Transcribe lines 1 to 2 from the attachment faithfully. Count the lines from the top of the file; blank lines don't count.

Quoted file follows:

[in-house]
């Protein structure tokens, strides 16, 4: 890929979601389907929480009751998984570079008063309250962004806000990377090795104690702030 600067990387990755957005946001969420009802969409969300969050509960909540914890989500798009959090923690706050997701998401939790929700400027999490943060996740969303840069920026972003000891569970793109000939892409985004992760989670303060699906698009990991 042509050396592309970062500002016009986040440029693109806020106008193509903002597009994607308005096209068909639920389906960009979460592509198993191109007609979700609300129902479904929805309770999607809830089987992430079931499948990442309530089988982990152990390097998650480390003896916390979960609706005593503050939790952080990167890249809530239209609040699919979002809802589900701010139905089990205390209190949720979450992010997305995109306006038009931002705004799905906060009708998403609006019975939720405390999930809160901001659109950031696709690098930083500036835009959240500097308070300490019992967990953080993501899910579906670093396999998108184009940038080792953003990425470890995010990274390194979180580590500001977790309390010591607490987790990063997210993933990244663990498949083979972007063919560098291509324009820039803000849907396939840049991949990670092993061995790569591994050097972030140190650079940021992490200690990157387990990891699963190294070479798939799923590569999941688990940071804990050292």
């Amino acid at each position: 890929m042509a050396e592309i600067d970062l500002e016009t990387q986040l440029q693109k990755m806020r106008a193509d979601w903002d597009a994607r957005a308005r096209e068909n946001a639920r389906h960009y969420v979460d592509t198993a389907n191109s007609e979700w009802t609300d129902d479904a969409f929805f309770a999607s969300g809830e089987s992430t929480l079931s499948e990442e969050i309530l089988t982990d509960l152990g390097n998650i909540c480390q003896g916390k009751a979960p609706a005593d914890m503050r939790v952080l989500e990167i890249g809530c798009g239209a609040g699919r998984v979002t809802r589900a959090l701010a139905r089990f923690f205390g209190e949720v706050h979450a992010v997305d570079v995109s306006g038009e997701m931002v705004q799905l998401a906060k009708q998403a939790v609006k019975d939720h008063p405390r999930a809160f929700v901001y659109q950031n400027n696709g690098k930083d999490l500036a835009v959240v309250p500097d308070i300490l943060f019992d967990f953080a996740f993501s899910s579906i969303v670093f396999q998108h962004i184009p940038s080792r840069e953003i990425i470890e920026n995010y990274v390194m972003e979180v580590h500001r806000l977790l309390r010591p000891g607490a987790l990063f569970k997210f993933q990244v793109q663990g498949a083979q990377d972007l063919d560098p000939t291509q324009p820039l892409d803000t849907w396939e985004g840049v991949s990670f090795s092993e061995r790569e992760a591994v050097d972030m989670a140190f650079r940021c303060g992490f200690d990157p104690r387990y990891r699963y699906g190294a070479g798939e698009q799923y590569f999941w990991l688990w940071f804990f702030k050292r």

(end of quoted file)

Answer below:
[in-house]
């Protein structure tokens, strides 16, 4: 890929979601389907929480009751998984570079008063309250962004806000990377090795104690702030 600067990387990755957005946001969420009802969409969300969050509960909540914890989500798009959090923690706050997701998401939790929700400027999490943060996740969303840069920026972003000891569970793109000939892409985004992760989670303060699906698009990991 042509050396592309970062500002016009986040440029693109806020106008193509903002597009994607308005096209068909639920389906960009979460592509198993191109007609979700609300129902479904929805309770999607809830089987992430079931499948990442309530089988982990152990390097998650480390003896916390979960609706005593503050939790952080990167890249809530239209609040699919979002809802589900701010139905089990205390209190949720979450992010997305995109306006038009931002705004799905906060009708998403609006019975939720405390999930809160901001659109950031696709690098930083500036835009959240500097308070300490019992967990953080993501899910579906670093396999998108184009940038080792953003990425470890995010990274390194979180580590500001977790309390010591607490987790990063997210993933990244663990498949083979972007063919560098291509324009820039803000849907396939840049991949990670092993061995790569591994050097972030140190650079940021992490200690990157387990990891699963190294070479798939799923590569999941688990940071804990050292």